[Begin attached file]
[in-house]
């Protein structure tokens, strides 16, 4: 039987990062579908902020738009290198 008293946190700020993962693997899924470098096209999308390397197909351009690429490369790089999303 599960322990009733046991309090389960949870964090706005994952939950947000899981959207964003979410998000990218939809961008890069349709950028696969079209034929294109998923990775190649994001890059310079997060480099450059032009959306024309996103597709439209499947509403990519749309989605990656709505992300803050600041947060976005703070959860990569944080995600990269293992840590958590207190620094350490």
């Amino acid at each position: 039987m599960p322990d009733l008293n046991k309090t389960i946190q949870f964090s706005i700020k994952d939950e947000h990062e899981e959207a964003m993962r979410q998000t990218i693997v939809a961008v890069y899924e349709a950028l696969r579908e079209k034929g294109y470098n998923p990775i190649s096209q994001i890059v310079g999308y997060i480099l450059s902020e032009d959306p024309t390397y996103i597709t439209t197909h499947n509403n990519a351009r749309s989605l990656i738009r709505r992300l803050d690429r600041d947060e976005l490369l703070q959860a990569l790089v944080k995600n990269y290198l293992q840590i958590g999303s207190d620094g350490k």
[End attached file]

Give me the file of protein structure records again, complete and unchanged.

[in-house]
């Protein structure tokens, strides 16, 4: 039987990062579908902020738009290198 008293946190700020993962693997899924470098096209999308390397197909351009690429490369790089999303 599960322990009733046991309090389960949870964090706005994952939950947000899981959207964003979410998000990218939809961008890069349709950028696969079209034929294109998923990775190649994001890059310079997060480099450059032009959306024309996103597709439209499947509403990519749309989605990656709505992300803050600041947060976005703070959860990569944080995600990269293992840590958590207190620094350490």
């Amino acid at each position: 039987m599960p322990d009733l008293n046991k309090t389960i946190q949870f964090s706005i700020k994952d939950e947000h990062e899981e959207a964003m993962r979410q998000t990218i693997v939809a961008v890069y899924e349709a950028l696969r579908e079209k034929g294109y470098n998923p990775i190649s096209q994001i890059v310079g999308y997060i480099l450059s902020e032009d959306p024309t390397y996103i597709t439209t197909h499947n509403n990519a351009r749309s989605l990656i738009r709505r992300l803050d690429r600041d947060e976005l490369l703070q959860a990569l790089v944080k995600n990269y290198l293992q840590i958590g999303s207190d620094g350490k």